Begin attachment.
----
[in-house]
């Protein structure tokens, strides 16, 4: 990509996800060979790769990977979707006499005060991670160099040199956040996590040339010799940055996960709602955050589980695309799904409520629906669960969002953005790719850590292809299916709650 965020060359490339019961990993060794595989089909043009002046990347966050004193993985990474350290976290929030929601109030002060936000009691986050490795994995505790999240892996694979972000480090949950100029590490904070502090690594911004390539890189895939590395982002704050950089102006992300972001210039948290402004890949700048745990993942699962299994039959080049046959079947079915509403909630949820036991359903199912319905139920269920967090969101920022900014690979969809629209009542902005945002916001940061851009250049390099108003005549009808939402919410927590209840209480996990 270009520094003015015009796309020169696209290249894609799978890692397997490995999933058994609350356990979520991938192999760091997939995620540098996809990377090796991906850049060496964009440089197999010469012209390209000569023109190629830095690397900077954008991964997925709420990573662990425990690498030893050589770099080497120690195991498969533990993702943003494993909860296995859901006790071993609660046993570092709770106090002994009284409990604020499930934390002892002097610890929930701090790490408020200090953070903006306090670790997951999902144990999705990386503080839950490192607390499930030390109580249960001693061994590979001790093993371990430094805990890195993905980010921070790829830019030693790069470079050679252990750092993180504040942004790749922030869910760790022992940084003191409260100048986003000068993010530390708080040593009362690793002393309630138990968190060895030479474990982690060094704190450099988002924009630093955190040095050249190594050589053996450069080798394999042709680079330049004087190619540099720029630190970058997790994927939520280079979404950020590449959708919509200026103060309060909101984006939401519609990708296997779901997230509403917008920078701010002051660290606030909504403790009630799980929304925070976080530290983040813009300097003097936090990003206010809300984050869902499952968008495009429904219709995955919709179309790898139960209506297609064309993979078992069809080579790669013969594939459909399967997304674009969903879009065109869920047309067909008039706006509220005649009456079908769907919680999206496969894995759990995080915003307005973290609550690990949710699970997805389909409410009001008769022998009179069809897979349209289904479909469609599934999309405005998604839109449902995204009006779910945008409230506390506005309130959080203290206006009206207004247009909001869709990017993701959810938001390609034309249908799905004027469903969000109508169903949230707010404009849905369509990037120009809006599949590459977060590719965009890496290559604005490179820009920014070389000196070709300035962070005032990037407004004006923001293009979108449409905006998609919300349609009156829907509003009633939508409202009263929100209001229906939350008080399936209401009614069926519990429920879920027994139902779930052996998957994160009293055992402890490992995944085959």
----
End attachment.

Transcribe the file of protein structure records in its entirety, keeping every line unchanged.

[in-house]
């Protein structure tokens, strides 16, 4: 990509996800060979790769990977979707006499005060991670160099040199956040996590040339010799940055996960709602955050589980695309799904409520629906669960969002953005790719850590292809299916709650 965020060359490339019961990993060794595989089909043009002046990347966050004193993985990474350290976290929030929601109030002060936000009691986050490795994995505790999240892996694979972000480090949950100029590490904070502090690594911004390539890189895939590395982002704050950089102006992300972001210039948290402004890949700048745990993942699962299994039959080049046959079947079915509403909630949820036991359903199912319905139920269920967090969101920022900014690979969809629209009542902005945002916001940061851009250049390099108003005549009808939402919410927590209840209480996990 270009520094003015015009796309020169696209290249894609799978890692397997490995999933058994609350356990979520991938192999760091997939995620540098996809990377090796991906850049060496964009440089197999010469012209390209000569023109190629830095690397900077954008991964997925709420990573662990425990690498030893050589770099080497120690195991498969533990993702943003494993909860296995859901006790071993609660046993570092709770106090002994009284409990604020499930934390002892002097610890929930701090790490408020200090953070903006306090670790997951999902144990999705990386503080839950490192607390499930030390109580249960001693061994590979001790093993371990430094805990890195993905980010921070790829830019030693790069470079050679252990750092993180504040942004790749922030869910760790022992940084003191409260100048986003000068993010530390708080040593009362690793002393309630138990968190060895030479474990982690060094704190450099988002924009630093955190040095050249190594050589053996450069080798394999042709680079330049004087190619540099720029630190970058997790994927939520280079979404950020590449959708919509200026103060309060909101984006939401519609990708296997779901997230509403917008920078701010002051660290606030909504403790009630799980929304925070976080530290983040813009300097003097936090990003206010809300984050869902499952968008495009429904219709995955919709179309790898139960209506297609064309993979078992069809080579790669013969594939459909399967997304674009969903879009065109869920047309067909008039706006509220005649009456079908769907919680999206496969894995759990995080915003307005973290609550690990949710699970997805389909409410009001008769022998009179069809897979349209289904479909469609599934999309405005998604839109449902995204009006779910945008409230506390506005309130959080203290206006009206207004247009909001869709990017993701959810938001390609034309249908799905004027469903969000109508169903949230707010404009849905369509990037120009809006599949590459977060590719965009890496290559604005490179820009920014070389000196070709300035962070005032990037407004004006923001293009979108449409905006998609919300349609009156829907509003009633939508409202009263929100209001229906939350008080399936209401009614069926519990429920879920027994139902779930052996998957994160009293055992402890490992995944085959």